Internet Mafiosos

Shady On-Line Business Opportunities Are Proving Irresistable to Bot-herders

News | Lavdim Ismaili | December 2006 / January 2007

Once a plaything for the bad kids of the Internet, malicious "botnets" of compromised computers have evolved into a sophisticated, moneymaking machine, getting ever bigger and more dangerous in the process. In a botnet network, computers are effectively hijacked during virus and worm attacks and equipped with software which creates a command-and-control infrastructure for the attacker.

Through spamming, lucrative gains are being made on the shady sides of the online advertising business and propelling the rise of a dynamic Internet underground.

A former "bot-herder," known by his nickname, hasg, says the trend has changed drastically over the past few years.

"Kids just target local cable modems, small ISPs [Internet Service Providers], little things, just for fun," he says. "We used to play Counter-Strike, and if an administrator kicked us out or started talking shit, we would shut their CS server down for weeks at a time."

But for those interested making a business of it, the prospects are even more promising. The use of botnets for profits makes sense, says hasg, given the vast business opportunities.

"Why spend all that time, and risk one felony per hacked computer just to DDoS (a Distributed Denial-of-Service attack) some kid’s cable modem or a shell provider just to take over an IRC (Internet Relay Chat) channel," he says. "Why not use all that time and energy to generate massive amounts of revenue? Which is what people are doing now."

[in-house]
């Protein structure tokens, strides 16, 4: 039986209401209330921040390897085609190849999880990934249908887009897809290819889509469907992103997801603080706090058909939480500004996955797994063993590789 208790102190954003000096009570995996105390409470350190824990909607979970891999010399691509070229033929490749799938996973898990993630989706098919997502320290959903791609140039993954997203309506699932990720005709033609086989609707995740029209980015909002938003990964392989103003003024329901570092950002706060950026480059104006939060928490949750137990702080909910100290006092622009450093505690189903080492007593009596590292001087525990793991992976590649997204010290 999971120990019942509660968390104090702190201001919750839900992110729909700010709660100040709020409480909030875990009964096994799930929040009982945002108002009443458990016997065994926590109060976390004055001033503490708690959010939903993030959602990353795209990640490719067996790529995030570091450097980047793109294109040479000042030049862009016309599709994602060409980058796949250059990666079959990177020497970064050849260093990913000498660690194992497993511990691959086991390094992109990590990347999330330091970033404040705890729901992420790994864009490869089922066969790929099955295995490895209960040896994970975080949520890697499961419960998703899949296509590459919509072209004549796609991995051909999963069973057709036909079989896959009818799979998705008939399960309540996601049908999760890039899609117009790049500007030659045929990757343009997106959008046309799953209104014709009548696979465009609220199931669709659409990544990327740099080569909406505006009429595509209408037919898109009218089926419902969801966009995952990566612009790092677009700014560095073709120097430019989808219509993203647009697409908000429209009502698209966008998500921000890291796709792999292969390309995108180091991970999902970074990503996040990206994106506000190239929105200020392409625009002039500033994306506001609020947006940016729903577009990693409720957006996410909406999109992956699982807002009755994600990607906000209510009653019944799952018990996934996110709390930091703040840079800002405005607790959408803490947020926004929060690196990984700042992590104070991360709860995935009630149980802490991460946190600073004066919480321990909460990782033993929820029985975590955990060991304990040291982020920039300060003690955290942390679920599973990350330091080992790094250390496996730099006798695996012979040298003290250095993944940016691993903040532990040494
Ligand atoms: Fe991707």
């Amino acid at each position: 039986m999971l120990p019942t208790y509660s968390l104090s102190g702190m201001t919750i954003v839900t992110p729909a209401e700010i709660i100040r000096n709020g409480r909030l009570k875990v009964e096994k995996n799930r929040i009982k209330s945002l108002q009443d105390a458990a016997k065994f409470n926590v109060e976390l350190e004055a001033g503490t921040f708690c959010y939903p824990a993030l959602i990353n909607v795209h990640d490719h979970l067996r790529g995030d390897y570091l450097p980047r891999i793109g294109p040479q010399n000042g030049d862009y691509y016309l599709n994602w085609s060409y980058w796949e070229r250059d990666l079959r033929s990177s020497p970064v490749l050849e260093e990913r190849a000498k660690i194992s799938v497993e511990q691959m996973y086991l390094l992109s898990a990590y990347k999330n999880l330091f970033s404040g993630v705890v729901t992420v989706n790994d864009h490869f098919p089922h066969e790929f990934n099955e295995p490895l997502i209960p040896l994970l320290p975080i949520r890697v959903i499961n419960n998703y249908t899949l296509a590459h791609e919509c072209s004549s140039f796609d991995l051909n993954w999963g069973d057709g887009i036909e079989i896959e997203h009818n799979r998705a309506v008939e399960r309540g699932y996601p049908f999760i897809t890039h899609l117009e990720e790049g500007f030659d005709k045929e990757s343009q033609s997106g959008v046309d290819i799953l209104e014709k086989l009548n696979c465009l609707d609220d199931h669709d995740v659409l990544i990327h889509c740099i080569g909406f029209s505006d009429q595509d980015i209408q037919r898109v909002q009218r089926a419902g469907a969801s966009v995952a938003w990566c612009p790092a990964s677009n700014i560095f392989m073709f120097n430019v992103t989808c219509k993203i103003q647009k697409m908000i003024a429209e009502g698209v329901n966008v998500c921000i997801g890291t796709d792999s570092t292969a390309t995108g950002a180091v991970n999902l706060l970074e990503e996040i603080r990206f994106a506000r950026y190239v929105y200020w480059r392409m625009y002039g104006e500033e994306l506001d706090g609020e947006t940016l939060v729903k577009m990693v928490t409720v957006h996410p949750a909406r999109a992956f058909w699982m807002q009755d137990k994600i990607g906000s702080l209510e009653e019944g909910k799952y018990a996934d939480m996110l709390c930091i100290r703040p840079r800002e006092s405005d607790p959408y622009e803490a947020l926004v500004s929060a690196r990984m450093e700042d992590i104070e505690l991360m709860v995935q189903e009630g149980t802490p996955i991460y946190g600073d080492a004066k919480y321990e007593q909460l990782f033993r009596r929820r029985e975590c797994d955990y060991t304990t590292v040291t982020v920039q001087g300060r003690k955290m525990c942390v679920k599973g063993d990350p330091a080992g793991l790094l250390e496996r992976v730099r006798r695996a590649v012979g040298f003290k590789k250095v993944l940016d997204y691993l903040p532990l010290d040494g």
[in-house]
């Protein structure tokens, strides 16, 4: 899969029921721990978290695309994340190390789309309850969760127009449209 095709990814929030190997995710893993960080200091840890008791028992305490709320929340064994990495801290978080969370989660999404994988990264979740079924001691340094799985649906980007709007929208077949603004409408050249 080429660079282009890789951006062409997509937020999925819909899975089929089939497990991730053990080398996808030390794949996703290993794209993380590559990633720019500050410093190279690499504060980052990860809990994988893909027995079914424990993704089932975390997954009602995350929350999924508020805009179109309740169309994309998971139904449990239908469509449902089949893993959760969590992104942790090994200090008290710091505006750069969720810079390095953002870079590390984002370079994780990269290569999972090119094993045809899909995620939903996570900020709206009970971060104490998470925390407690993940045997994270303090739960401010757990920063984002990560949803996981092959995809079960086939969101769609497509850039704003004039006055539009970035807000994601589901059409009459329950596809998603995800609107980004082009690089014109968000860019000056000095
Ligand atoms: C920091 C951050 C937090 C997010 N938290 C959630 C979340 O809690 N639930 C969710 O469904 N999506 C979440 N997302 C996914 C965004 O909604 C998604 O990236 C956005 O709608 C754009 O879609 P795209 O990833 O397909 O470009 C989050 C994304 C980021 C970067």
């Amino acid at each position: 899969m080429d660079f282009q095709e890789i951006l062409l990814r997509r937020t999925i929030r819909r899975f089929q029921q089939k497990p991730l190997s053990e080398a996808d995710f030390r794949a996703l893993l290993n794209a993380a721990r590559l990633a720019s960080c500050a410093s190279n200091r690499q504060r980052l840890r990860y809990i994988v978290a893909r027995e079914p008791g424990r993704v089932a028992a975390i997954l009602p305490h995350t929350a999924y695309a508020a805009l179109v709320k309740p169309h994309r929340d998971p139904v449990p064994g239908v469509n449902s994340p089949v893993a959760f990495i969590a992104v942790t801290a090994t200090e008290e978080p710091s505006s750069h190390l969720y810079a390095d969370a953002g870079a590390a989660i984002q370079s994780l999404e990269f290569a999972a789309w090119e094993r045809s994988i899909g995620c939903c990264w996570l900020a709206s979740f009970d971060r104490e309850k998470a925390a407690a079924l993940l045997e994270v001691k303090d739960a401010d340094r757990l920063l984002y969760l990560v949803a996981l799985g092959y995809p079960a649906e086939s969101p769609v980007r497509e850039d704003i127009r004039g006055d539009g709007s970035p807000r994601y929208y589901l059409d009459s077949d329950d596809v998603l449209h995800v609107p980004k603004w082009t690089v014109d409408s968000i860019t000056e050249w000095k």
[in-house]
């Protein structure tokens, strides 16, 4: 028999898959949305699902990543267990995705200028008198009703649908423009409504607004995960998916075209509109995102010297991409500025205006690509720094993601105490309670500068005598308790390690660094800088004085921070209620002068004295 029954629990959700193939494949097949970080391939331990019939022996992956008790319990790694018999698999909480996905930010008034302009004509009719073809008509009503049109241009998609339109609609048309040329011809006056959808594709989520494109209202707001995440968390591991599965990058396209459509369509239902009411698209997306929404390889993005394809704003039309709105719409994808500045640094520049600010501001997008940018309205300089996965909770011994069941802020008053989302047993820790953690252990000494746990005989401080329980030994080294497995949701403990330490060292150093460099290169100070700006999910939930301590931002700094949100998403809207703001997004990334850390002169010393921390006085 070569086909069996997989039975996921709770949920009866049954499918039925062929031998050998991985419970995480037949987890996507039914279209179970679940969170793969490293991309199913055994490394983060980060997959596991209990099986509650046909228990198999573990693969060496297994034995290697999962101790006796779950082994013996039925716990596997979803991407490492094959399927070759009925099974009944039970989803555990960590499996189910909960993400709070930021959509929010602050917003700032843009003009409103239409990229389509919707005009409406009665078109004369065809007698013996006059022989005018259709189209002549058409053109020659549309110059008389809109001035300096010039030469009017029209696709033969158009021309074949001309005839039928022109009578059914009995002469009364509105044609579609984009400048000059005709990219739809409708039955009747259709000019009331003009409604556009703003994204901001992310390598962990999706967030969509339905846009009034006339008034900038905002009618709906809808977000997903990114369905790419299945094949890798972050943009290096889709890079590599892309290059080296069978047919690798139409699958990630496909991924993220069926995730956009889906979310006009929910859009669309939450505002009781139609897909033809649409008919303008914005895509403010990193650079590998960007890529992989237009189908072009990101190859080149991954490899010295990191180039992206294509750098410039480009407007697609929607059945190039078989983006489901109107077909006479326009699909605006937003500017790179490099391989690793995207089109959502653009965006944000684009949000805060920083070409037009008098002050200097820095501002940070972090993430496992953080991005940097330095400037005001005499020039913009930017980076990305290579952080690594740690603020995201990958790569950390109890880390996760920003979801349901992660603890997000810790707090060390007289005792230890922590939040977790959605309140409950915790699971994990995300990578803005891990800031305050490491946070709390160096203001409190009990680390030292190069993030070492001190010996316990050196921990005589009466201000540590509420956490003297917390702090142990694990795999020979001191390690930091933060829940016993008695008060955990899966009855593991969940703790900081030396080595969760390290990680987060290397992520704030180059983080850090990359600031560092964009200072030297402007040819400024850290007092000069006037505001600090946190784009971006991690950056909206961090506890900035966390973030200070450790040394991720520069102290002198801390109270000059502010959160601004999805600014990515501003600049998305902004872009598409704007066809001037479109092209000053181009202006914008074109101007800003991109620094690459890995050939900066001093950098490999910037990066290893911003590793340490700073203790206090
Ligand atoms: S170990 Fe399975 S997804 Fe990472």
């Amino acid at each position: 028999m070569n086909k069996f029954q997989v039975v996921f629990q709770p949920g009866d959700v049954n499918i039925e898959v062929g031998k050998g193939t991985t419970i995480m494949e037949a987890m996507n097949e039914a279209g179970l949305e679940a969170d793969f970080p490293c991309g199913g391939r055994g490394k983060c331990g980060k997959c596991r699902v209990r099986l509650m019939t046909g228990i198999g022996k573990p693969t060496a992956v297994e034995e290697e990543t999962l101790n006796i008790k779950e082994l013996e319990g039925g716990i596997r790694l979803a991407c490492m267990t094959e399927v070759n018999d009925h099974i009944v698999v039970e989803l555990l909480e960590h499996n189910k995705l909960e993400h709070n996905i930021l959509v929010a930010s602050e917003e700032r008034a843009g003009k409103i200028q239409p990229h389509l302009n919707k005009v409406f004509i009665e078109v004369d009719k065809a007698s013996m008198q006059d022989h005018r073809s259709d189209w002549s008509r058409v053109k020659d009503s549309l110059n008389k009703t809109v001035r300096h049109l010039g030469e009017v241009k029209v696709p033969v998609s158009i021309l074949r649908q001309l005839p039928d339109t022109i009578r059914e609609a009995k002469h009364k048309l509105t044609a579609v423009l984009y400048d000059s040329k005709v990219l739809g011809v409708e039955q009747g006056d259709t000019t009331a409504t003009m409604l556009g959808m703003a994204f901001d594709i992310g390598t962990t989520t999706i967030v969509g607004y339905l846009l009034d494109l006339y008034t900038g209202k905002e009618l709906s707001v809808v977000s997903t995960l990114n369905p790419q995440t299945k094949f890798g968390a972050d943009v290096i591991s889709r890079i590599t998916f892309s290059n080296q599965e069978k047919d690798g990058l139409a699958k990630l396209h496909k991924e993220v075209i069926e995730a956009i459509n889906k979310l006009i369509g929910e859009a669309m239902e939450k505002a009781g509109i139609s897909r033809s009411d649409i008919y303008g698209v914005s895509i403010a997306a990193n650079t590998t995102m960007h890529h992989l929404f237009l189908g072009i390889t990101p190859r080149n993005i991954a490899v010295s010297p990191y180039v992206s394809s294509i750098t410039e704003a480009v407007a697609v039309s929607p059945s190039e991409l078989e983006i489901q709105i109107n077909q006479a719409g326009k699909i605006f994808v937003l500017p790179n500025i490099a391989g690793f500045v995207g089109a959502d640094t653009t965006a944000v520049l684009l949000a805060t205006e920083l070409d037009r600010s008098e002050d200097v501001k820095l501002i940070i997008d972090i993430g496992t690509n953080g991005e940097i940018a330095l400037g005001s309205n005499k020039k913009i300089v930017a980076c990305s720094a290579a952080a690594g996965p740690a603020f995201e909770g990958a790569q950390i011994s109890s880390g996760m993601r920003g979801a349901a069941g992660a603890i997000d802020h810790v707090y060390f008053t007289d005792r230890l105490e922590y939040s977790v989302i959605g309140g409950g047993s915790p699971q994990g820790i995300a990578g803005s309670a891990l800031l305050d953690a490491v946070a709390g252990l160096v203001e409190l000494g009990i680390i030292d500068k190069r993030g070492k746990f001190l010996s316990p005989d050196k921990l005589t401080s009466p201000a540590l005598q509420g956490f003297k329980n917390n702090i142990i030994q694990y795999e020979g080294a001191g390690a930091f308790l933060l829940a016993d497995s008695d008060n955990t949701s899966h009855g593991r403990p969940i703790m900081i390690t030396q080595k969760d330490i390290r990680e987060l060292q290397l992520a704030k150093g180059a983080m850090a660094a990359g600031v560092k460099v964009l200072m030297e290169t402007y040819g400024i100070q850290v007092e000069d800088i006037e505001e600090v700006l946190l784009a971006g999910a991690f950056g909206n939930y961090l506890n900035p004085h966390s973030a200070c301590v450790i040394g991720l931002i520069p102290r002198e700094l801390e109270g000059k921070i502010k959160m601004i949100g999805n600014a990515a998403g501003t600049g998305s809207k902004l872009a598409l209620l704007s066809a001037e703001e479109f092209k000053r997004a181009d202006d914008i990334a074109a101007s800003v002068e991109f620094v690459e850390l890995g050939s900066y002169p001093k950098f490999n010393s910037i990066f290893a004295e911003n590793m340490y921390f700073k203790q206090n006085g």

Since botnets have become a profitable service, the Internet "black market" for the relevant software, or scripts, has become juicy for those willing to dig into source code and exploit security holes.

"I have a friend who is coding a botnet mailer right now, and they are paying [him] a lot, upwards of $50,000," he says.

According to hasg, it pays off.

"Making $1,000 - $10,000 a day just by mailing pill and Rolex replica ads. It's simple," he says.

But spamming is not the only reason for the demand.

The immense power of botnets has drawn other illegal activities, ranging from identity theft (by distributing keyloggers to monitor keystrokes), to online fraud (by generating clicks on pay-per-click ads) to crushing business competition through repeated DDoS attacks – sending floods of data intended to clog the bandwidth of a server, thus forcing it offline.

In testimony before the U.S. Congress, Symantec Security Director Vincent Weafer claimed that some 20 nations make use of botnets for illegal purposes.

Arguably the most convincing show of that intimidating power happened in May 2006, when unidentified spammers, and "bot-herders," managed to take the Internet security company, Blue Security out of business. Blue Security were the creators of Blue Frog, an anti-spamming service, which had apparently become a nuisance to the assailants.

Through recurring denial-of-service attacks, the attackers took down a series of global hosting services, simultaneously knocking out thousands of websites, until the Blue Security team gave in and shut down for good.

"We cannot take the responsibility for an ever-escalating cyber war through our continued operations," read a statement issued by the company.

Whether or not such cases will be exceptions rather than the norm in the future remains unclear. But the situation is not promising.

"We used to call the Internet a sort of Wild West," said Keith Laslop, President of Prolexic Technologies, in an interview for Wired.

"Now it's more like Chicago in the 1920s, with Al Capone."

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    the vienna review December 2006 / January 2007